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Discussion Starter #1 (Edited)
So, (<-Clear Indication this is going to be a long Post)
This is my first and possibly only post here. I am normally a "Lurking Sponge" but finally think I have something worthy of sharing. I am posting to this discussion even though it is quite old, since it is the most relevant to my situation and topic. I trust that if this post is in the wrong location or violates the forum rules an Admin or Uber will move or delete it as necessary.

Pertinent facts:
94 Chevy S10 Blazer
4 Door
I am the second owner since new.
It did NOT have a hitch or towing package/wiring installed.

I selected the Curt 13021 Class 3 Trailer Hitch, 2-Inch Receiver Hitch, and even though it says Drilling Required, it only required the removal of the bumper and bumper brackets along with a gallon on PB Breaks and some requisite busted knuckles.

Here is the disclaimer.
*This information is presented and intended to serve only as a reminder, for my own personal historical reference.
*This information is being presented simply as a historical record of how I wired a 4 wire trailer light connector on My vehicle.
*This historical reference information may not be applicable to any other vehicle.
*This is not a manual, tutorial, recommendation, how-to guide, recipe, or Sherpa doc.
*I am not a certified anything - yet,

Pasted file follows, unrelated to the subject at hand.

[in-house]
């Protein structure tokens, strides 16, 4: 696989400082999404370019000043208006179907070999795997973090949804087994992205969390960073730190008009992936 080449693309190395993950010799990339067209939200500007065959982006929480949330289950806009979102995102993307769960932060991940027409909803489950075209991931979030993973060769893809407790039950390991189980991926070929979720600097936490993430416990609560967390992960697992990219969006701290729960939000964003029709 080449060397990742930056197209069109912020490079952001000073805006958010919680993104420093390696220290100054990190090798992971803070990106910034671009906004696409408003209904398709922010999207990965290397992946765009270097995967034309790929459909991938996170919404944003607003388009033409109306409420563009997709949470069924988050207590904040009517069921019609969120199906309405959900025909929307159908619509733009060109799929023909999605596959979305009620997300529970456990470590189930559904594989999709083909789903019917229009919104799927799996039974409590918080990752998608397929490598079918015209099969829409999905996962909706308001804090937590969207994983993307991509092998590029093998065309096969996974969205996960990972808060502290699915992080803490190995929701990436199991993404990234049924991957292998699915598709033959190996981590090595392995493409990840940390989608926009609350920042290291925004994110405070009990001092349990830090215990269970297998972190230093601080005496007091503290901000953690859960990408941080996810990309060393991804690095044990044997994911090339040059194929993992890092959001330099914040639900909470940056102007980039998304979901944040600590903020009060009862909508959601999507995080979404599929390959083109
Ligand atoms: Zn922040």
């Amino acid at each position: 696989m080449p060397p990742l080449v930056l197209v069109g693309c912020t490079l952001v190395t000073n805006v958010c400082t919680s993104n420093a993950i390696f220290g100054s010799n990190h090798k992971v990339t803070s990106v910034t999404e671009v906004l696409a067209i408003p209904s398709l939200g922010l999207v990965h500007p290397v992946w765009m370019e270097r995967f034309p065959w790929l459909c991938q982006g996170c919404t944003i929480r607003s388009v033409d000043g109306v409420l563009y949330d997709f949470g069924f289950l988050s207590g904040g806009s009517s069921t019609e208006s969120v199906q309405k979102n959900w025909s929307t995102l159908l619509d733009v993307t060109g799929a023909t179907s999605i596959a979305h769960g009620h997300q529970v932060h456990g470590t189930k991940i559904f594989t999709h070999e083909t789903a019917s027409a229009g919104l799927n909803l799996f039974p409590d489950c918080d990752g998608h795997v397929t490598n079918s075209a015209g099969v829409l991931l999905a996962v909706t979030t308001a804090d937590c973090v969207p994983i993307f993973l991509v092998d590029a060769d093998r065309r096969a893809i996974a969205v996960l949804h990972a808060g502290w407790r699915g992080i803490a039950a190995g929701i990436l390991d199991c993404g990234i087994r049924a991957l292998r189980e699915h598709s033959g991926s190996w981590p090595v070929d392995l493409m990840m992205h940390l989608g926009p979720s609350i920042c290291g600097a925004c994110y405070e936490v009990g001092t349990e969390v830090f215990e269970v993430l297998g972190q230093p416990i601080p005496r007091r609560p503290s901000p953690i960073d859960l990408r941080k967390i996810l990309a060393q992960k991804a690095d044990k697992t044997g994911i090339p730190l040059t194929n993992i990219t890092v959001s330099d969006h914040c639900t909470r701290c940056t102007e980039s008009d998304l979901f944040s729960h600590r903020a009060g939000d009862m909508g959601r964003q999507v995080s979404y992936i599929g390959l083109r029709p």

*I am NOT currently a professional auto mechanic.
*I make no warranty as to the accuracy or efficacy of the material I am posting for my own personal historical reference.
*I highly encourage you NOT TO FOLLOW the information presented here, for my own personal historical reference.
*I am in NO WAY responsible or liable for any damage you or your buds do to your vehicle or theirs, due to following the information I am presenting here for my own personal historical reference.
*I DO recommend you take your vehicle to a trained, professional, and certified mechanic, to have any work done, resembling the work presented here for my own personal historical reference.

CAUTION AND WARNING: Messing with your vehicles wiring in any way can potentially damage the wiring, the computer, the battery, and possibly cause your vehicle to catch on FIRE, any and all of which can render your vehicle inoperable and possibly irreparable. (Unfortunately that is a necessary "Duh" statement)